EU countries under market pressures must be prepared to swallow even stronger doses of austerity.
Most states have slashed tens of billions from their public spending plans already, but this may not be enough, according to an annual report from the EU Commission on the state of public finances in member-states.
The head of the Commission’s economy department, Marco Buti, wrote in a gloomy “editorial” that, “despite the fact that a return of GDP growth, a gradual withdrawal of the temporary support measures and the start of consolidation is starting to reduce deficits, debt is still expected to continue increasing for the next year or so in most cases.
“Once it has reached its peak, the issue is not over. It will not be sufficient to stem the increase; rather, additional consolidation measures will be required to reduce it from its new level .” He argues that Europe’s ageing population will add still further pressures on public finances in the coming decades as a result of the higher costs of ageing and lower growth as a result of the smaller number of people of working age.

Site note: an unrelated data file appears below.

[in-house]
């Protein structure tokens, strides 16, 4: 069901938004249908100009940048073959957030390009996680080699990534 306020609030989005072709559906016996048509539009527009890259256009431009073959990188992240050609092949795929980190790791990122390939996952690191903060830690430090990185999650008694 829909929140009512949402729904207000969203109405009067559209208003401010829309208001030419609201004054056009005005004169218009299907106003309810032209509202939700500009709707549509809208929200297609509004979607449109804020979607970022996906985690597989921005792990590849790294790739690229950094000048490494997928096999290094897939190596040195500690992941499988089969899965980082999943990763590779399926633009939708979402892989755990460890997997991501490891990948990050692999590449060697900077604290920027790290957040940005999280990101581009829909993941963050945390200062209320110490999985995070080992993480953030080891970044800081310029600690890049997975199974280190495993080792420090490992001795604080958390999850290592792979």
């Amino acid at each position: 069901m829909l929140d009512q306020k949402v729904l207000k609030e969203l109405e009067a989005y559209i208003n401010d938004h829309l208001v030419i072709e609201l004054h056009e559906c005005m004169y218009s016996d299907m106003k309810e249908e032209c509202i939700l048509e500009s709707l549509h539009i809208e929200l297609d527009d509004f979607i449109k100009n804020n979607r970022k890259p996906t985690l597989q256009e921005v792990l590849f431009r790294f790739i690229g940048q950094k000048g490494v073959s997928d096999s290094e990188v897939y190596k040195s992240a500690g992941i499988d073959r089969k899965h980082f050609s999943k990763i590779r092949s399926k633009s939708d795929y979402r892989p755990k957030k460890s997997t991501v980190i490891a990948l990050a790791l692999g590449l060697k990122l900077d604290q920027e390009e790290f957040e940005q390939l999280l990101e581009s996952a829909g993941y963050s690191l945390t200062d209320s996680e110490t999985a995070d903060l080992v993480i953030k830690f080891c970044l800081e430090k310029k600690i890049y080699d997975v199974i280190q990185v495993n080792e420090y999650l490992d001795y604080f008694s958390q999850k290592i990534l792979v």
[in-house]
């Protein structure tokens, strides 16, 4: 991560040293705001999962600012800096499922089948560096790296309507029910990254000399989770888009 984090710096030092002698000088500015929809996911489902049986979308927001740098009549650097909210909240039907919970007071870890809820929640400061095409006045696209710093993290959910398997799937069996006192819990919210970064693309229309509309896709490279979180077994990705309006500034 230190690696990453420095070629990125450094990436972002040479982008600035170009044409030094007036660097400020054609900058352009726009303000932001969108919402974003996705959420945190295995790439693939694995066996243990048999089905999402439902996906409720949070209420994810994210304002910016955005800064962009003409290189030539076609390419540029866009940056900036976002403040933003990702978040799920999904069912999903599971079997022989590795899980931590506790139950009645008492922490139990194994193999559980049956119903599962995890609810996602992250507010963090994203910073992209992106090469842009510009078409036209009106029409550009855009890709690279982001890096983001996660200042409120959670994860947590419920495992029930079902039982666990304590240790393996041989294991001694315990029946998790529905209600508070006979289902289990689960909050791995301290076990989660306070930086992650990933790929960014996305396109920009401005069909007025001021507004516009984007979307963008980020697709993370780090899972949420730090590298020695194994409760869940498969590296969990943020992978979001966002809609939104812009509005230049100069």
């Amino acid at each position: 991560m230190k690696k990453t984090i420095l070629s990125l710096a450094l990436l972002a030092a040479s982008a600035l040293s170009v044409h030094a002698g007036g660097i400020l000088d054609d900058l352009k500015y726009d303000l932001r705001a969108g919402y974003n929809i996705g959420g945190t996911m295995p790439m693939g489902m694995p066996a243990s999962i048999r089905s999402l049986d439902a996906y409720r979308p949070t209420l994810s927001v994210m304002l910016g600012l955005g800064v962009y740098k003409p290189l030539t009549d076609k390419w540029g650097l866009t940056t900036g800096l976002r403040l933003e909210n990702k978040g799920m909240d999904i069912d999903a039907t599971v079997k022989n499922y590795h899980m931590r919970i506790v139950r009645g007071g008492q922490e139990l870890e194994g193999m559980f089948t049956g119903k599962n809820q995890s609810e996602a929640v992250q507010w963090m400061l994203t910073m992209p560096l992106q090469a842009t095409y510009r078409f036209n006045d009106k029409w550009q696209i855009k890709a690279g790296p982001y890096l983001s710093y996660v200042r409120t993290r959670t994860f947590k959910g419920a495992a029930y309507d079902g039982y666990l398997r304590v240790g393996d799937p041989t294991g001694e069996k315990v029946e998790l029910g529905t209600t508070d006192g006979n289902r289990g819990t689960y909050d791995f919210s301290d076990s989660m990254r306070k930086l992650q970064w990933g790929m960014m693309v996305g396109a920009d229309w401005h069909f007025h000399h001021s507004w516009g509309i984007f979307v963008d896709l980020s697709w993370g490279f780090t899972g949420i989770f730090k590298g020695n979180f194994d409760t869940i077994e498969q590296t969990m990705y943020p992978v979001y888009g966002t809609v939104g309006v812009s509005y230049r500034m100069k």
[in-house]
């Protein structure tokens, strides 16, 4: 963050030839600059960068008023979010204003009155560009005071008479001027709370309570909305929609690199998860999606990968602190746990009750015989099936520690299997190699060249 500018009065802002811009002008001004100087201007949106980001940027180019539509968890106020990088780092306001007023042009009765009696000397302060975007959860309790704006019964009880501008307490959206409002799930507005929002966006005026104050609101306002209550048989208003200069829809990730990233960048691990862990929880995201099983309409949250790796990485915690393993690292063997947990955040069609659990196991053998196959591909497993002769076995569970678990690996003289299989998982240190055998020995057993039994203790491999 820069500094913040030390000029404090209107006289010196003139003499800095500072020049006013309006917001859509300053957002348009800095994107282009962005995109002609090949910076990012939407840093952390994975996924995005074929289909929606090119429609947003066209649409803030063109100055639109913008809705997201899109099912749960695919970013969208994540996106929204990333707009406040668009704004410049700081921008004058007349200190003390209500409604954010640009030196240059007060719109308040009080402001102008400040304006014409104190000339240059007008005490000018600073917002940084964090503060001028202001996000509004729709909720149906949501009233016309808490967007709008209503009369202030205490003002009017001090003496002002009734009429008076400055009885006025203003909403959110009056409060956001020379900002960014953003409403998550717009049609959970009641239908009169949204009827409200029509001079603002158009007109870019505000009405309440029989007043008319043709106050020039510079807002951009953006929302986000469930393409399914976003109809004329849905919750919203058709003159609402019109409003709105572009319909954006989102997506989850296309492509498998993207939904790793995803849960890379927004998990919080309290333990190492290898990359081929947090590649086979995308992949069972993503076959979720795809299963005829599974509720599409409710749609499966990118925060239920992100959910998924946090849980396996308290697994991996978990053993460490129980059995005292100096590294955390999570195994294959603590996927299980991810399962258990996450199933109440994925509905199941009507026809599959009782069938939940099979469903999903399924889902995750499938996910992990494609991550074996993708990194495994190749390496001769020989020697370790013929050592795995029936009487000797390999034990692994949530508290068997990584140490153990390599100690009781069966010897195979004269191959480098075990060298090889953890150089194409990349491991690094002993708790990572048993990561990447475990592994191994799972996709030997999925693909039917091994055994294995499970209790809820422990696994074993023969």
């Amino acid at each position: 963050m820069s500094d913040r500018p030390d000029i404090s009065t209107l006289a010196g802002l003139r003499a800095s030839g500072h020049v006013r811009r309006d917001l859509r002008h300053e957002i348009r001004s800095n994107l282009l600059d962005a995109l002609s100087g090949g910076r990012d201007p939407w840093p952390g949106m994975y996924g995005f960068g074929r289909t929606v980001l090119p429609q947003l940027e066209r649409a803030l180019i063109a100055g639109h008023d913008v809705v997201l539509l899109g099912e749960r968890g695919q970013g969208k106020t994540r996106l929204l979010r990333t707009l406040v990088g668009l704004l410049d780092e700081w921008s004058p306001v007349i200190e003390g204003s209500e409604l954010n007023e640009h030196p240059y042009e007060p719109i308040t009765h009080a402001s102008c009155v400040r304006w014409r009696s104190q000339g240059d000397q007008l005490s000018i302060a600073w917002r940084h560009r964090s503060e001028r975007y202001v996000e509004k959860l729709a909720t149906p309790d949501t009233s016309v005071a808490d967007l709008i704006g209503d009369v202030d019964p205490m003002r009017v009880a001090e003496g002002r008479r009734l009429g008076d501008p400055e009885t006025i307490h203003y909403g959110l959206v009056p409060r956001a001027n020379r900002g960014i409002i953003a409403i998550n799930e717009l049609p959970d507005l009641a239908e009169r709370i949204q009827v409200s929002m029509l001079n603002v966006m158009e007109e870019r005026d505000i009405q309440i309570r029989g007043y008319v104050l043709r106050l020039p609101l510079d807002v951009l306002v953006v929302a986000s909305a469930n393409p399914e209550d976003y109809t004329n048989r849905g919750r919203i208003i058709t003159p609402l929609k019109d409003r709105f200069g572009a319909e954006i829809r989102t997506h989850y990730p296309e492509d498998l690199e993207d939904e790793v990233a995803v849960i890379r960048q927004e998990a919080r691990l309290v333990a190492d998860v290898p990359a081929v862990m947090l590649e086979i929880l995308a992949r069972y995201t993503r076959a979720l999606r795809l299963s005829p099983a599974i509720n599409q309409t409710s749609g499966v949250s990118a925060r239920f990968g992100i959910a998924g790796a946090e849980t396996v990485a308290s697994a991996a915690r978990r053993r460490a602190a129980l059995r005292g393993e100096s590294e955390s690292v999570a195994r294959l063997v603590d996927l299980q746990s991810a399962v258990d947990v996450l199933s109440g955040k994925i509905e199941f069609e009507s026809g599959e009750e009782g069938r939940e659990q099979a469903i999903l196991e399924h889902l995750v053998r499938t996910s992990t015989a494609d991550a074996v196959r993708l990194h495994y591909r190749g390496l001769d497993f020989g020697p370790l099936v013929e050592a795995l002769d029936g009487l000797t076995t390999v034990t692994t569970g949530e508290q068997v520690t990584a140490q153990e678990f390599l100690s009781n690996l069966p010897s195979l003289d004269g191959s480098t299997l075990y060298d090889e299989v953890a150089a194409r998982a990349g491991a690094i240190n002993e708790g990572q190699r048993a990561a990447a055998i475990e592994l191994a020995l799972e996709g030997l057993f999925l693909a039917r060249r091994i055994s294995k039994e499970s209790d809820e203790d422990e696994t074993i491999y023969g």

Despite multiple rounds of austerity already imposed, Greece for its part will see its debt burden climb to 166.1 per cent of GDP in 2012, up from 157.7 per cent this year, while our own may reach 104 per cent.
The document goes on to say that while governments can reduce debt levels through spending cuts or increasing taxes or a mixture of the two, they should embrace cuts in preference to tax increases, as “evidence from the past shows that cuts have greater success, in terms of the effect that they have on the overall public finances.”
The future in the EU does indeed look gloomy.